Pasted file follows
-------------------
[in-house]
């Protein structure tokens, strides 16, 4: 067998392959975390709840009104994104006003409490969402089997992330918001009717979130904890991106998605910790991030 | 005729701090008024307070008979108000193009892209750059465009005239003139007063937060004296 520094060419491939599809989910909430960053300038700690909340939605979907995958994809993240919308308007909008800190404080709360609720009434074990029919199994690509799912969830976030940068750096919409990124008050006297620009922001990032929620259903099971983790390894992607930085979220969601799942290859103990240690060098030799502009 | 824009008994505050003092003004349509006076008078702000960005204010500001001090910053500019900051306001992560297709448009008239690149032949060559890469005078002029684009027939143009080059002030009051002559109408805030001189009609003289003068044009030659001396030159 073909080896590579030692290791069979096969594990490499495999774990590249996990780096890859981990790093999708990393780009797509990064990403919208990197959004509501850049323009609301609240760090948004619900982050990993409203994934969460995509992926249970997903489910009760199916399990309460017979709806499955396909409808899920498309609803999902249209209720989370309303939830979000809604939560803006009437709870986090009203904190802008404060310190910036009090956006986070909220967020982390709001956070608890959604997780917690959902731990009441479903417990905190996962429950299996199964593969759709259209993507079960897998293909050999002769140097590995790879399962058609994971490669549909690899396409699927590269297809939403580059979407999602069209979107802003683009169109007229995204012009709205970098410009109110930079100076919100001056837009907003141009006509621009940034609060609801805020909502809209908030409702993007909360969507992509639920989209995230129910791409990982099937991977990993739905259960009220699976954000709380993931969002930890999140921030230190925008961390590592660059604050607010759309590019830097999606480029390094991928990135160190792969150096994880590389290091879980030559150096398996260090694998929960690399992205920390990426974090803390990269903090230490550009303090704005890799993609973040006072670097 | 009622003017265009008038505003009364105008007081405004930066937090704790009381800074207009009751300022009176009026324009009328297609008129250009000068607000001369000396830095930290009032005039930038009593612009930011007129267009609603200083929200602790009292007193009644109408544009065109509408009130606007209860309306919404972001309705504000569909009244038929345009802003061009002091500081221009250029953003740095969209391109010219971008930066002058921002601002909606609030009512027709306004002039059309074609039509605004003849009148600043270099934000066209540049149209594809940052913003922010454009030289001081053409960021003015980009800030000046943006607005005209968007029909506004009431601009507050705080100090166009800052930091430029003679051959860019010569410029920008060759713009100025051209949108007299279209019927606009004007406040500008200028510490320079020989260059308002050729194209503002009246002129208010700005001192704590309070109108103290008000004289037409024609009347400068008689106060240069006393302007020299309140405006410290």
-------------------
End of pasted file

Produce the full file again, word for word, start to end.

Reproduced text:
[in-house]
């Protein structure tokens, strides 16, 4: 067998392959975390709840009104994104006003409490969402089997992330918001009717979130904890991106998605910790991030 | 005729701090008024307070008979108000193009892209750059465009005239003139007063937060004296 520094060419491939599809989910909430960053300038700690909340939605979907995958994809993240919308308007909008800190404080709360609720009434074990029919199994690509799912969830976030940068750096919409990124008050006297620009922001990032929620259903099971983790390894992607930085979220969601799942290859103990240690060098030799502009 | 824009008994505050003092003004349509006076008078702000960005204010500001001090910053500019900051306001992560297709448009008239690149032949060559890469005078002029684009027939143009080059002030009051002559109408805030001189009609003289003068044009030659001396030159 073909080896590579030692290791069979096969594990490499495999774990590249996990780096890859981990790093999708990393780009797509990064990403919208990197959004509501850049323009609301609240760090948004619900982050990993409203994934969460995509992926249970997903489910009760199916399990309460017979709806499955396909409808899920498309609803999902249209209720989370309303939830979000809604939560803006009437709870986090009203904190802008404060310190910036009090956006986070909220967020982390709001956070608890959604997780917690959902731990009441479903417990905190996962429950299996199964593969759709259209993507079960897998293909050999002769140097590995790879399962058609994971490669549909690899396409699927590269297809939403580059979407999602069209979107802003683009169109007229995204012009709205970098410009109110930079100076919100001056837009907003141009006509621009940034609060609801805020909502809209908030409702993007909360969507992509639920989209995230129910791409990982099937991977990993739905259960009220699976954000709380993931969002930890999140921030230190925008961390590592660059604050607010759309590019830097999606480029390094991928990135160190792969150096994880590389290091879980030559150096398996260090694998929960690399992205920390990426974090803390990269903090230490550009303090704005890799993609973040006072670097 | 009622003017265009008038505003009364105008007081405004930066937090704790009381800074207009009751300022009176009026324009009328297609008129250009000068607000001369000396830095930290009032005039930038009593612009930011007129267009609603200083929200602790009292007193009644109408544009065109509408009130606007209860309306919404972001309705504000569909009244038929345009802003061009002091500081221009250029953003740095969209391109010219971008930066002058921002601002909606609030009512027709306004002039059309074609039509605004003849009148600043270099934000066209540049149209594809940052913003922010454009030289001081053409960021003015980009800030000046943006607005005209968007029909506004009431601009507050705080100090166009800052930091430029003679051959860019010569410029920008060759713009100025051209949108007299279209019927606009004007406040500008200028510490320079020989260059308002050729194209503002009246002129208010700005001192704590309070109108103290008000004289037409024609009347400068008689106060240069006393302007020299309140405006410290």